Foreign exchange specialist FairFX claims Britons are being ripped off by airlines and holiday firms when they book half-term holidays. FairFX commissioned a study which found holidays and flights over the half-term holidays in the UK are three times dearer than the average.
FairFX’s researchers balanced the costs of a week’s package break in Barbados for a family of four the week before the February half-term and a week later. The price shot up from £3,000 for the first week to almost £10,000 for the second.
Flights followed the same upward trajectory between the two weeks. The highest price spike FairFX found was a nearly tenfold increase in the cost of a Nottingham to Venice return flight. These jumped from a rock bottom price of £43 to £406 during the half-term break.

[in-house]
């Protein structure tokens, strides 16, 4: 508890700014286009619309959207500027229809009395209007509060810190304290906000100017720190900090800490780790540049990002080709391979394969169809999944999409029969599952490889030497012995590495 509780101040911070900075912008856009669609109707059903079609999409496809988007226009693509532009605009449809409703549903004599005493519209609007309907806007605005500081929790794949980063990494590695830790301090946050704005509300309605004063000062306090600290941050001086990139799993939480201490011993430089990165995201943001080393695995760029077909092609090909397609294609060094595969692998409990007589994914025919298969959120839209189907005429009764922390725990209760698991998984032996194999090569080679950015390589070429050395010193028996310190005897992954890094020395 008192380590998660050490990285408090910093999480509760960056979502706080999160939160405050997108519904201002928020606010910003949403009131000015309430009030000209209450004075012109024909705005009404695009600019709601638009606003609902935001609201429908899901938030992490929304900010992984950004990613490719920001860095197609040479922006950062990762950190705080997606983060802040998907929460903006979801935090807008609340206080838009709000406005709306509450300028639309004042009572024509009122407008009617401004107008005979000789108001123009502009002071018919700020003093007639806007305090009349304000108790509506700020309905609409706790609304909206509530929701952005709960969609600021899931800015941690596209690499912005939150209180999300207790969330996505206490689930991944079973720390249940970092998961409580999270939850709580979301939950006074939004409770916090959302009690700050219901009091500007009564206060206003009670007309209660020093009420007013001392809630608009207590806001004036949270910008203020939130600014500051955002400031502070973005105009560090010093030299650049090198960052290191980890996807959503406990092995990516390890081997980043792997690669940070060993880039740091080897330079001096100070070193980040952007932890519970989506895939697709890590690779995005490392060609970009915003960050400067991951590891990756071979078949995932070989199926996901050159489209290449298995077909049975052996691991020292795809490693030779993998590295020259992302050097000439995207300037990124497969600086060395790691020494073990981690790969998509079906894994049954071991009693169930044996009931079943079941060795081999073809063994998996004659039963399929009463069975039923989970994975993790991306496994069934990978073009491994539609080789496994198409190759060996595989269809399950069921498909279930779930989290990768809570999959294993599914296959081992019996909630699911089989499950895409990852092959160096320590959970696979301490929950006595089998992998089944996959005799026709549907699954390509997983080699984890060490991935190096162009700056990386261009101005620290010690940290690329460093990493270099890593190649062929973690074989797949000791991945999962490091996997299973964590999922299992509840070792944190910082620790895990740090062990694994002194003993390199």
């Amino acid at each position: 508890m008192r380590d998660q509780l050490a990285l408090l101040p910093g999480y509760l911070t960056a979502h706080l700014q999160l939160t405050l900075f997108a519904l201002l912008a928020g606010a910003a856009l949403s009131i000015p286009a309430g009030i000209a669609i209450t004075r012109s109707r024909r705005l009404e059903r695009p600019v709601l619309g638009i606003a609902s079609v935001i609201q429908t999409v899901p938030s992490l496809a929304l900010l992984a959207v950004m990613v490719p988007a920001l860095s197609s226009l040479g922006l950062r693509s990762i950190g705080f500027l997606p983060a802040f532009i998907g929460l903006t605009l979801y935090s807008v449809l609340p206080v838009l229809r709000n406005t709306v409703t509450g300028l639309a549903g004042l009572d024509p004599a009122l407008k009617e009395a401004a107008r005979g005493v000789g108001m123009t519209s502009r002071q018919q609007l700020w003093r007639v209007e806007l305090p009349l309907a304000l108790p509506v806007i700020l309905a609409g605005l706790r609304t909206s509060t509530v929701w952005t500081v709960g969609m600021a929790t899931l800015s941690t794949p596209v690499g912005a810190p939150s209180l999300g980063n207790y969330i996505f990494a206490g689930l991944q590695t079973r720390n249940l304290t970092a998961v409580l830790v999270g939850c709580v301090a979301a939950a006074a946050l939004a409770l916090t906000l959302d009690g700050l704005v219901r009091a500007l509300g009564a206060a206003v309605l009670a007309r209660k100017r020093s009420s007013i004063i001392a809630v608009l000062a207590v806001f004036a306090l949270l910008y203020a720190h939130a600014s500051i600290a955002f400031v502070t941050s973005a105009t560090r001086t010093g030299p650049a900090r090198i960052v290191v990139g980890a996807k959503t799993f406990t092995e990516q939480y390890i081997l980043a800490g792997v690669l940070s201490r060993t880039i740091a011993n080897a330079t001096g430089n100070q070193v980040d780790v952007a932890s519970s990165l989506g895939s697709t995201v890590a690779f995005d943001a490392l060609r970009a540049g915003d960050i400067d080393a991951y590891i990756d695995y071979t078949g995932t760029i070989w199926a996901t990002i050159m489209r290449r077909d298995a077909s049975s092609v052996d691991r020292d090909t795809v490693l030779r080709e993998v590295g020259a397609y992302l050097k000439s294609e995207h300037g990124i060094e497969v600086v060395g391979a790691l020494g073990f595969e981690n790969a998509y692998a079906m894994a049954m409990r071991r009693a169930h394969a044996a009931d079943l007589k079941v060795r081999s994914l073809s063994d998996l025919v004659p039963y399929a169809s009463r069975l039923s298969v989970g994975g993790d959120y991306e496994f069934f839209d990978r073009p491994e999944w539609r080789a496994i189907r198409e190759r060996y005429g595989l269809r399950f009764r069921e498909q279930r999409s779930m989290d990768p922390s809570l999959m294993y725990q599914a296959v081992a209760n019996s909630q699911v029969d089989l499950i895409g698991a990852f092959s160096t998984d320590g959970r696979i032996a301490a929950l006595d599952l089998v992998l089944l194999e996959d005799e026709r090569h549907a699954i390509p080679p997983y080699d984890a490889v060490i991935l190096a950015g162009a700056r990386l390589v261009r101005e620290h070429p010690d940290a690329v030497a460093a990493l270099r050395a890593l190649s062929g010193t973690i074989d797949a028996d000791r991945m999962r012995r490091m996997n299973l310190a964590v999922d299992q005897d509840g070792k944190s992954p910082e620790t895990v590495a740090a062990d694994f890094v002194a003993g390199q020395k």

FairFX compared fares for a total 120 round-trip flights from eight UK airports. Other major price hikes the team uncovered were a £75 to £397 hike for a Manchester to Fuerteventura return flight and a more than 600 per cent rise of £52 to £324 for a Bristol to Lyon round trip.
Commenting on the disparities, FairFX CEO Ian Strafford-Taylor said travel and holiday providers were bound to add on surcharges at peak holiday times. He continued by saying that price hikes up to nine times higher than the base price were just disgusting.
Strafford-Taylor noted that half-term holidays were a real burden for families and it was obvious why parents chose to take their children out of school during term-time. He finished off by saying overpricing at peak holiday times was something which really needed sorting out.